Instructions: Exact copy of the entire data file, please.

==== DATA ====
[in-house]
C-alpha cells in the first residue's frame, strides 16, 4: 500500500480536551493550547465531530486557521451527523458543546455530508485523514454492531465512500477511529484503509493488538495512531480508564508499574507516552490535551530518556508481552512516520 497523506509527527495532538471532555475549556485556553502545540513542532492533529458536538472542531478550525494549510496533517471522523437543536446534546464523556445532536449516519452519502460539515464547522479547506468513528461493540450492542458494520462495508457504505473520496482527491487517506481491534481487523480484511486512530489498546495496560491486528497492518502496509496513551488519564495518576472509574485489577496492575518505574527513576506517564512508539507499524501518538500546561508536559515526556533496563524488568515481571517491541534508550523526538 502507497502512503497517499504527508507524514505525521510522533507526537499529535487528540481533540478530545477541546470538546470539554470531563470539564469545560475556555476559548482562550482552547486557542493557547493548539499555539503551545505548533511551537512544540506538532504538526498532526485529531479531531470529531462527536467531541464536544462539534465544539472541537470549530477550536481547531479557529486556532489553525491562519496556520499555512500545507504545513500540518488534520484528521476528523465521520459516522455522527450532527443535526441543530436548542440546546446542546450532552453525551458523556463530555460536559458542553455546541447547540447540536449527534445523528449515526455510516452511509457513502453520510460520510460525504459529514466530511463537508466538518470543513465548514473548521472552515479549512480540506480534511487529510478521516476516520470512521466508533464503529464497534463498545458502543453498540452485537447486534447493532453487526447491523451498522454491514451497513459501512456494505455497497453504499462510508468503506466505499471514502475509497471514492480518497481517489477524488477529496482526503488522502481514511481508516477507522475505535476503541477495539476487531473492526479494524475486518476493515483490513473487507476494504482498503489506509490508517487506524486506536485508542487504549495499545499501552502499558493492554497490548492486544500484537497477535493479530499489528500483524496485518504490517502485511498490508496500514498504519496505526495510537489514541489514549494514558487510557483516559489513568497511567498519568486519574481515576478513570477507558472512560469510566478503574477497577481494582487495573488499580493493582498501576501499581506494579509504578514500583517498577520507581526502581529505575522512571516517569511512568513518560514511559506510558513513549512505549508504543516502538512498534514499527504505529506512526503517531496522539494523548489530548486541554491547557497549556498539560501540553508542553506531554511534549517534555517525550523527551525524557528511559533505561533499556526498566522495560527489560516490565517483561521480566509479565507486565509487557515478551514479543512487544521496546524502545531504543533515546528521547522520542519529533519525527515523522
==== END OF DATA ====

[in-house]
C-alpha cells in the first residue's frame, strides 16, 4: 500500500480536551493550547465531530486557521451527523458543546455530508485523514454492531465512500477511529484503509493488538495512531480508564508499574507516552490535551530518556508481552512516520 497523506509527527495532538471532555475549556485556553502545540513542532492533529458536538472542531478550525494549510496533517471522523437543536446534546464523556445532536449516519452519502460539515464547522479547506468513528461493540450492542458494520462495508457504505473520496482527491487517506481491534481487523480484511486512530489498546495496560491486528497492518502496509496513551488519564495518576472509574485489577496492575518505574527513576506517564512508539507499524501518538500546561508536559515526556533496563524488568515481571517491541534508550523526538 502507497502512503497517499504527508507524514505525521510522533507526537499529535487528540481533540478530545477541546470538546470539554470531563470539564469545560475556555476559548482562550482552547486557542493557547493548539499555539503551545505548533511551537512544540506538532504538526498532526485529531479531531470529531462527536467531541464536544462539534465544539472541537470549530477550536481547531479557529486556532489553525491562519496556520499555512500545507504545513500540518488534520484528521476528523465521520459516522455522527450532527443535526441543530436548542440546546446542546450532552453525551458523556463530555460536559458542553455546541447547540447540536449527534445523528449515526455510516452511509457513502453520510460520510460525504459529514466530511463537508466538518470543513465548514473548521472552515479549512480540506480534511487529510478521516476516520470512521466508533464503529464497534463498545458502543453498540452485537447486534447493532453487526447491523451498522454491514451497513459501512456494505455497497453504499462510508468503506466505499471514502475509497471514492480518497481517489477524488477529496482526503488522502481514511481508516477507522475505535476503541477495539476487531473492526479494524475486518476493515483490513473487507476494504482498503489506509490508517487506524486506536485508542487504549495499545499501552502499558493492554497490548492486544500484537497477535493479530499489528500483524496485518504490517502485511498490508496500514498504519496505526495510537489514541489514549494514558487510557483516559489513568497511567498519568486519574481515576478513570477507558472512560469510566478503574477497577481494582487495573488499580493493582498501576501499581506494579509504578514500583517498577520507581526502581529505575522512571516517569511512568513518560514511559506510558513513549512505549508504543516502538512498534514499527504505529506512526503517531496522539494523548489530548486541554491547557497549556498539560501540553508542553506531554511534549517534555517525550523527551525524557528511559533505561533499556526498566522495560527489560516490565517483561521480566509479565507486565509487557515478551514479543512487544521496546524502545531504543533515546528521547522520542519529533519525527515523522